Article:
Magic the Gathering Duels of the Planeswalkers
Well, another year has
passed and another edition of Magic's Duels of the Planeswalkers
franchise has appeared – a less tongue-twisting title is not among the
updates and new additions. So what is new, you might ask? Well, the big
news is the Sealed Mode... but we'll get to that. First, a rundown of
Duels of the Planeswalkers (DotP from here on, to appease the gods of
brevity) itself, and how it relates to the card game.
For the uninitiated, Magic: The Gathering is a
popular trading card game where players assume the role of a
“planeswalker ” (essentially wizards who travel across dimensions) and
battle one another using spells that are represented by trading cards.
DotP is among the numerous video-game adaptations of this long-running
game (No joke, Magic's been around since the early 90's) and among the
most successful. Though technically not as deep as the real thing, and
certainly not featuring the many thousands of different cards from
throughout the 20 years of new card sets, DotP does offer a beautiful
interface with simple user-friendly controls and nice effects. This is
not a hardcore digital representation of the game. Neither is it bare
bones, offering respectable deck customization complete with filters.
This year's edition has an increased production
value. Gorgeous cut scenes with full voice acting are sprinkled
throughout the campaign, and are the most noticeable upgrade. There's a
bit more challenge to the single player battles as well. Players will
also be excited by the ability to fully customize decks, including
alteration of land counts. These little changes represent a steady
expansion of the game's scope for Magic players – not just making it a
better game in general, but in a way legitimizing it.
DotP is really aimed at those who are relatively new
to Magic, and as such it is a great way to learn the game. Unlike in a
real match, you won't be at the mercy of a sweaty, overzealous card shop
regular as you attempt to learn the rules, constantly chastised for
making stupid mistakes. When playing against the computer there are no
arguments - if you can do it, the game allows it. If you can't, it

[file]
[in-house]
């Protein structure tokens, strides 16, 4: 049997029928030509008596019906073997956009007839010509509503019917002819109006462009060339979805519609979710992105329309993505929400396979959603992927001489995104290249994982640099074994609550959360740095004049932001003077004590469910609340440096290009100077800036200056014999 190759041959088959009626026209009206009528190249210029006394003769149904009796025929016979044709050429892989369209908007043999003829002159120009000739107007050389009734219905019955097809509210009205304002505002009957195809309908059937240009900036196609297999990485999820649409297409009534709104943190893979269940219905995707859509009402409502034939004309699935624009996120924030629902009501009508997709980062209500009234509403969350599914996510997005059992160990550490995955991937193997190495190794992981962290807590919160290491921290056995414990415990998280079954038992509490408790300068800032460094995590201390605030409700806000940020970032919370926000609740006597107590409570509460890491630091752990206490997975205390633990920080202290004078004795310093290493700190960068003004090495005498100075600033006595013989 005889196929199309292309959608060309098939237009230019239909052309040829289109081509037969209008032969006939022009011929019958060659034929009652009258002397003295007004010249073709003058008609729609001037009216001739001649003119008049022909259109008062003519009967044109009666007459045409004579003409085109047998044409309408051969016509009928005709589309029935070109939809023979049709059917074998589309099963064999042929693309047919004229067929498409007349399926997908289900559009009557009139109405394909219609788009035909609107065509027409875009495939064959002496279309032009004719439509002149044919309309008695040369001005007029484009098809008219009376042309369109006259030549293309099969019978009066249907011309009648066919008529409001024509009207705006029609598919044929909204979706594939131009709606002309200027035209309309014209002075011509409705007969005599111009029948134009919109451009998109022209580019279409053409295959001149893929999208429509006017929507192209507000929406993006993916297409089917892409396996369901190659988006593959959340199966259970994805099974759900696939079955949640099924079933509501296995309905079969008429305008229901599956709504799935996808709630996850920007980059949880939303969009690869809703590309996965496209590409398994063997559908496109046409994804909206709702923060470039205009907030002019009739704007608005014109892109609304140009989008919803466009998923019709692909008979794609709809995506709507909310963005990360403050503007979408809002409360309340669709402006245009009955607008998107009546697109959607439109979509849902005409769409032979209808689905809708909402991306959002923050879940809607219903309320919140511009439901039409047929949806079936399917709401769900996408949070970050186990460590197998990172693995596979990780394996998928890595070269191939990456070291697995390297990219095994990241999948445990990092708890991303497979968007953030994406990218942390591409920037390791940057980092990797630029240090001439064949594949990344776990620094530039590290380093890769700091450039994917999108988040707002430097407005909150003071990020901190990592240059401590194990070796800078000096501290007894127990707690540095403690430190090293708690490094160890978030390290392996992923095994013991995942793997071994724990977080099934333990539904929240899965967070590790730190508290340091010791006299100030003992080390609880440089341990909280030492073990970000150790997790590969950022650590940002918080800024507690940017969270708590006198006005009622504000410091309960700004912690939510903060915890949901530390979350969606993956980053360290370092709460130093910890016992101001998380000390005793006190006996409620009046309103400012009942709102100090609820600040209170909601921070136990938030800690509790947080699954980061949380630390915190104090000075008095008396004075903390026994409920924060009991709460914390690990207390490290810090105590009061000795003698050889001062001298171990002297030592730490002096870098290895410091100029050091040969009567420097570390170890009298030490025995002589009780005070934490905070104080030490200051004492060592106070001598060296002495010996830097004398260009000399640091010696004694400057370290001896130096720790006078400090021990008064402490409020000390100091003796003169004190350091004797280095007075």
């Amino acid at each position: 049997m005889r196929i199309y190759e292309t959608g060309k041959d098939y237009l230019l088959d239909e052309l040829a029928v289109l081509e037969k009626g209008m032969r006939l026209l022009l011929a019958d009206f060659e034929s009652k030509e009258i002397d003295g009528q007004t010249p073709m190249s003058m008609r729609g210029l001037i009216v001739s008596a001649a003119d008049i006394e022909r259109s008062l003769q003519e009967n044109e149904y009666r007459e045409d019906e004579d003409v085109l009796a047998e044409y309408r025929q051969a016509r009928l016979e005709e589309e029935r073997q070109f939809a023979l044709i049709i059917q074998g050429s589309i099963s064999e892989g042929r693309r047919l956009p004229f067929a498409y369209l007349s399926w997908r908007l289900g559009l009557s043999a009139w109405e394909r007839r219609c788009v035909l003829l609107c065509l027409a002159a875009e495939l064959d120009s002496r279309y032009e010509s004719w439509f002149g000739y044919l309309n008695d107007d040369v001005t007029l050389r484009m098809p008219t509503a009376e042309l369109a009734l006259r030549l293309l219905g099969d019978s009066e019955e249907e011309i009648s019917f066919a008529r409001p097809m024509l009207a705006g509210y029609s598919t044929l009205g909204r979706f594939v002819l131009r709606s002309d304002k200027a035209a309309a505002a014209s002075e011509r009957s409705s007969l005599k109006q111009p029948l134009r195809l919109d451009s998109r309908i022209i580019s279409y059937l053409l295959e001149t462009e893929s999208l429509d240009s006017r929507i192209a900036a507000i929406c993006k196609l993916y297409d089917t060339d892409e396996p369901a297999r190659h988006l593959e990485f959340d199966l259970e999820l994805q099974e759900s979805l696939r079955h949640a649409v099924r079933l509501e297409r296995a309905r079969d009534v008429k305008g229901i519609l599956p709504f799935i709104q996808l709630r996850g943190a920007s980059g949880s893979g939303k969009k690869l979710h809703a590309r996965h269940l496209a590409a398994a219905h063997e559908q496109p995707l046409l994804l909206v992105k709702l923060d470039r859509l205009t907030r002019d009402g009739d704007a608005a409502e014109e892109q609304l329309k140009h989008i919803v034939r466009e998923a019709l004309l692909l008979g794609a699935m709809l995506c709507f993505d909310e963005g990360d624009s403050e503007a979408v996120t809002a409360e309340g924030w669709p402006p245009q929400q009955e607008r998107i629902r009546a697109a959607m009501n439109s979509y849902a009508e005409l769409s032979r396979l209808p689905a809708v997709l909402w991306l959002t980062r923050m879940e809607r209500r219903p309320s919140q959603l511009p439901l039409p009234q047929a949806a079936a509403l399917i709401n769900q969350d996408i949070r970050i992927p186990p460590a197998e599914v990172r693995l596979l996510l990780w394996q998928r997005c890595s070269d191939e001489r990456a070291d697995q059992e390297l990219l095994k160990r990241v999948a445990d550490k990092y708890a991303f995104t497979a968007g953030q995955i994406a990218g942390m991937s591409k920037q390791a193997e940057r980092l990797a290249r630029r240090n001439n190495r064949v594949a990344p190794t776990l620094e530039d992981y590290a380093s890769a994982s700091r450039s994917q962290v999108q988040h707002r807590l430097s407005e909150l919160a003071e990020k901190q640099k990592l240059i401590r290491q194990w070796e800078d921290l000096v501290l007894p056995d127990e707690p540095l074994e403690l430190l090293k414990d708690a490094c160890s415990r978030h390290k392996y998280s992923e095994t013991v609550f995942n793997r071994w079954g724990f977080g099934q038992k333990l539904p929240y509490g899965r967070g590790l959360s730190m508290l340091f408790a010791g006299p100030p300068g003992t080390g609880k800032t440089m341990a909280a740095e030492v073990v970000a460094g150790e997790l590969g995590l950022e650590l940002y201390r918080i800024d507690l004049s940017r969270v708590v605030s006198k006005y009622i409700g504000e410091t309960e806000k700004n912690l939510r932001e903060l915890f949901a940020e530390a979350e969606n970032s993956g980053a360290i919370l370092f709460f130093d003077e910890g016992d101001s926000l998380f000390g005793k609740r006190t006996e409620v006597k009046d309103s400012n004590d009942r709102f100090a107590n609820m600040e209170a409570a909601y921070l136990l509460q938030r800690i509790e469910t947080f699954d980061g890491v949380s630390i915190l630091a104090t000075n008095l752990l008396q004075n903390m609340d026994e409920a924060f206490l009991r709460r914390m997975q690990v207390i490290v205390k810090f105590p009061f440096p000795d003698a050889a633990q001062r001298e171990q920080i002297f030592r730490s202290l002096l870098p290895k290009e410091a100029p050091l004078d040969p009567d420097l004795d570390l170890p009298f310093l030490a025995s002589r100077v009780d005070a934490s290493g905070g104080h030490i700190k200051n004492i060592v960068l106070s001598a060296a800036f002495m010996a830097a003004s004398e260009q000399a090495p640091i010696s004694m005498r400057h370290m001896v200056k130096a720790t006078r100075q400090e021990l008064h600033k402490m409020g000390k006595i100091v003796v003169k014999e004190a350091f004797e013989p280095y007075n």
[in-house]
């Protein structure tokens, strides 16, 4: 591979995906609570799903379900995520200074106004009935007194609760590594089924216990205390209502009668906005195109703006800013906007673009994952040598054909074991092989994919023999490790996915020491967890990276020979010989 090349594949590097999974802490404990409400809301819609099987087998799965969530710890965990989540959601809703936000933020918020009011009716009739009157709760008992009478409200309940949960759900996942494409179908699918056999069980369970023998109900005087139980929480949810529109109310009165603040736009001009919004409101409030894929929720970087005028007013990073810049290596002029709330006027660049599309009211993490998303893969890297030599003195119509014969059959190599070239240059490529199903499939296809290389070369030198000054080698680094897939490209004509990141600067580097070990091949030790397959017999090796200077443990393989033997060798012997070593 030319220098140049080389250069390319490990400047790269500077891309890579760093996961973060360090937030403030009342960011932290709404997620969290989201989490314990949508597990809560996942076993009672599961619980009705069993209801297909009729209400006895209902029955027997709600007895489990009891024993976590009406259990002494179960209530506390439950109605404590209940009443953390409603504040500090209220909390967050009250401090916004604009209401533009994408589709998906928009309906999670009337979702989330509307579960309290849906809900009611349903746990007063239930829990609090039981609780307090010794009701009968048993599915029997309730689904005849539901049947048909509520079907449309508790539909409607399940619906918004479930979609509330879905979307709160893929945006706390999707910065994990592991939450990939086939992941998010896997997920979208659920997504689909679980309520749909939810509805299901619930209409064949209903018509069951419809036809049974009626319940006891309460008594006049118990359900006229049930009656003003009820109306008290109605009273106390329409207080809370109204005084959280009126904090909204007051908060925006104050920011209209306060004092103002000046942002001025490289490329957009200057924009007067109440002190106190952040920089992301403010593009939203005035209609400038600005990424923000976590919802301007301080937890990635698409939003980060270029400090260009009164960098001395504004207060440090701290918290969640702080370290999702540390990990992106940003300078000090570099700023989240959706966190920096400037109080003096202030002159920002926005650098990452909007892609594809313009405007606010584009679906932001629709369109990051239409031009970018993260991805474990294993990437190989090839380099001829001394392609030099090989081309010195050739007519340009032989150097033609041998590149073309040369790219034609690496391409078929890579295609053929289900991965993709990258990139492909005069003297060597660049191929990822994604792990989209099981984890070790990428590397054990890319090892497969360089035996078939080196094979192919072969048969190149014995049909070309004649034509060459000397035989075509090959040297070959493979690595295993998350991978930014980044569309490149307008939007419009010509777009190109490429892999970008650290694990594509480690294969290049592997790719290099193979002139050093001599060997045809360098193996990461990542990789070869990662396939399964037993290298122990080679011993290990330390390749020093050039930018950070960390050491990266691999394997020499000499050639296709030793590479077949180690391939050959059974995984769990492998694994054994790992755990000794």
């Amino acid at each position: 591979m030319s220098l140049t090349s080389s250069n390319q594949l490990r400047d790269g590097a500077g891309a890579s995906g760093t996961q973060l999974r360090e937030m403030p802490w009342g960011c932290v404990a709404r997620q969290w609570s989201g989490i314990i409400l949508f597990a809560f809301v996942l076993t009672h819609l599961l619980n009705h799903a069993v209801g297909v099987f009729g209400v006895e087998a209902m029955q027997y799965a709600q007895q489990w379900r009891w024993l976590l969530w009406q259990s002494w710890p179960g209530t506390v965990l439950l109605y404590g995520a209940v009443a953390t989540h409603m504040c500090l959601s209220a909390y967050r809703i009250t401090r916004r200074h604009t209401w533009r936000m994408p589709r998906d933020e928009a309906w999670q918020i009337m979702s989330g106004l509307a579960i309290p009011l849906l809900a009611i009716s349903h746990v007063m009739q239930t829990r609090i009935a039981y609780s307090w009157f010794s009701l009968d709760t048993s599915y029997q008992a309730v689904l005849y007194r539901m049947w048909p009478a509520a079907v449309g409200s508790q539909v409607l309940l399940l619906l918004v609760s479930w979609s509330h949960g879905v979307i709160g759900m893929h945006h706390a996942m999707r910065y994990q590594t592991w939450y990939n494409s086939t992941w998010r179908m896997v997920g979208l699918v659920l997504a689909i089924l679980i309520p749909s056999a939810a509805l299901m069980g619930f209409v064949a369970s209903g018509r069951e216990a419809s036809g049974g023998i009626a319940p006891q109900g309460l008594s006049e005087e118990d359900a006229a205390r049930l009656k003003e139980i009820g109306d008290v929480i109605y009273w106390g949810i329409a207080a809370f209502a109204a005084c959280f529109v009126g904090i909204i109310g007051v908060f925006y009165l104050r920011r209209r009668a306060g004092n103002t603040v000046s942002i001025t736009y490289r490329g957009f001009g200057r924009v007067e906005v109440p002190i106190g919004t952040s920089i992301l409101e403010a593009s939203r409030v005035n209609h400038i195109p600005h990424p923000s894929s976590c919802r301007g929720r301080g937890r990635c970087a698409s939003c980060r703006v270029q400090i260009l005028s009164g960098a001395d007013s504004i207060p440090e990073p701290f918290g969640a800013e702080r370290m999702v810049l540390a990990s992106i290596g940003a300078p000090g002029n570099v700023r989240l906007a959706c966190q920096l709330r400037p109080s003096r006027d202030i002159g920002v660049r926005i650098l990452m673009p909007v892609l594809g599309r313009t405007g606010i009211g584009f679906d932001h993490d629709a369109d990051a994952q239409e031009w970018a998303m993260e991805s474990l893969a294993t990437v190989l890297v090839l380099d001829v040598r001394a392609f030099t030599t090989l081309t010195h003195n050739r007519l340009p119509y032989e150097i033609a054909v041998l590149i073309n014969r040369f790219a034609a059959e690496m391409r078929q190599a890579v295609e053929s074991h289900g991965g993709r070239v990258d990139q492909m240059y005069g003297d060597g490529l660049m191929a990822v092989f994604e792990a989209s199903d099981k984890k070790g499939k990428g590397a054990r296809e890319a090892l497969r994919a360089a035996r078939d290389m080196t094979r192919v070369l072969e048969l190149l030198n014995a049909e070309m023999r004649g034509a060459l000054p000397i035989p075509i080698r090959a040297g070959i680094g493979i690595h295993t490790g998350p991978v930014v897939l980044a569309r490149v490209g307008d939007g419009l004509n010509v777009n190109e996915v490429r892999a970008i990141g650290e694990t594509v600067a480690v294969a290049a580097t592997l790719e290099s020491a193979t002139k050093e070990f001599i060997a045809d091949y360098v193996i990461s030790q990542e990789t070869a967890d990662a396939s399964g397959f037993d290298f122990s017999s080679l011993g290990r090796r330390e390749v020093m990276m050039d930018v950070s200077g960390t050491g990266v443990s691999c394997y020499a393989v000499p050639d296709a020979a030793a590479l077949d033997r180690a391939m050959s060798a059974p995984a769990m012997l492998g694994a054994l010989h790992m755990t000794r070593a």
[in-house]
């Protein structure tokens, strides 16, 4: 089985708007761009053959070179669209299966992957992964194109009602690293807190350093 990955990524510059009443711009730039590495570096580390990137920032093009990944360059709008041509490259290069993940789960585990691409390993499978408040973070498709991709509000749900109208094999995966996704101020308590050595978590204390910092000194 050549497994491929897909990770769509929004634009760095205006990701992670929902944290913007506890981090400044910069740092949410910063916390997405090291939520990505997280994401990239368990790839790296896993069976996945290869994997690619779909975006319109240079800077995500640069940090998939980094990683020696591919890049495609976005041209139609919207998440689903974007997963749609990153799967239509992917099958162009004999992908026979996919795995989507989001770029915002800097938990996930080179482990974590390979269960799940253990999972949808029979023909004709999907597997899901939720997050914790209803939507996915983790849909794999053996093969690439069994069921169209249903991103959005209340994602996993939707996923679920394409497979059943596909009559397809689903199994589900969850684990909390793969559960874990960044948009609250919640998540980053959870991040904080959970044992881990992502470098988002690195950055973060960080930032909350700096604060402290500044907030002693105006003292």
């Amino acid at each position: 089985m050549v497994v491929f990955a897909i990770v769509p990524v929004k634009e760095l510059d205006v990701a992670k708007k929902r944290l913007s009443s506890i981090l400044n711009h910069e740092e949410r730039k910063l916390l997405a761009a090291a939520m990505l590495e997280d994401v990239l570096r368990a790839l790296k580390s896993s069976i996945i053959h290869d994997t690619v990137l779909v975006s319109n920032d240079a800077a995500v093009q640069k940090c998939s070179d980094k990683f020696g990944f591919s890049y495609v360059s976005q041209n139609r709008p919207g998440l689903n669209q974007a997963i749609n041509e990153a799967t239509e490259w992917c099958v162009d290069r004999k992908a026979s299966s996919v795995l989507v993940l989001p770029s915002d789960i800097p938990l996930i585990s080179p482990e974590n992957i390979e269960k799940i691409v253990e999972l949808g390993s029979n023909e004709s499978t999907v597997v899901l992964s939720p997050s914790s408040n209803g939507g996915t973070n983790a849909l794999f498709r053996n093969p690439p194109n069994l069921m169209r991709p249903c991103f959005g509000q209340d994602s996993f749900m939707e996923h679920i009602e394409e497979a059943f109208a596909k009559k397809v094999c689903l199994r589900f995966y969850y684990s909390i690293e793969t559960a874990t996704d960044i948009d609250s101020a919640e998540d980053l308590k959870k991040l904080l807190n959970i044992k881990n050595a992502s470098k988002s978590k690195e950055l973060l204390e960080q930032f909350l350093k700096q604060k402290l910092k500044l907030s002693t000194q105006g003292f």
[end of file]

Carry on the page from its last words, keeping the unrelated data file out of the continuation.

doesn't. Trial and error is all you have to add to the recipe in order
to gain a decent understanding of Magic.
The new Sealed Mode is an exciting addition to the
franchise, as it allows the long-awaited ability to fully create and
customize decks which can then be played online. This is not quite Magic
Online, however - booster packs are few in the short Sealed Mode
campaign, and only 2 deck slots are provided for free. Up to 3
additional deck slots can be bought as DLC, but you cannot buy or earn
more booster packs for your sealed deck. This limits players' freedom
enough to be irritating, but it keeps the playing field relatively fair
- while there are a few players who may get very lucky and unwrap some
amazing finds and build an incredible deck with them, by and large most
people will get generally the same level of power out of their pool and
will have to rely on skill to win.
Magic 2014 doesn't exactly offer a wealth of content
- the campaign modes are short and the Sealed Mode is especially limited
- but the 2014 card set seems to be well represented and Stainless
continues to hone the interface and game modes with each annual release.
With the excellent multiplayer mode included, Magic 2014 offers a great
way to learn the game, practice the game, and (most importantly) play
the game competitively with others - all for less than the price of a
deck of real Magic cards. If you're a fan of the game or have an
interest in learning, there's not much more you could ask for.
- Josh Waters
Gameplay: 8. Good controls and a great interface, the
limited content is the only downside.
Graphics: 7. Cool new cut scenes and the usual
Sound: 6. Good sound effects, but repetitive tunes
and mediocre voice acting.
Value: 9. You get a lot for your money here, and DLC
is very reasonably priced.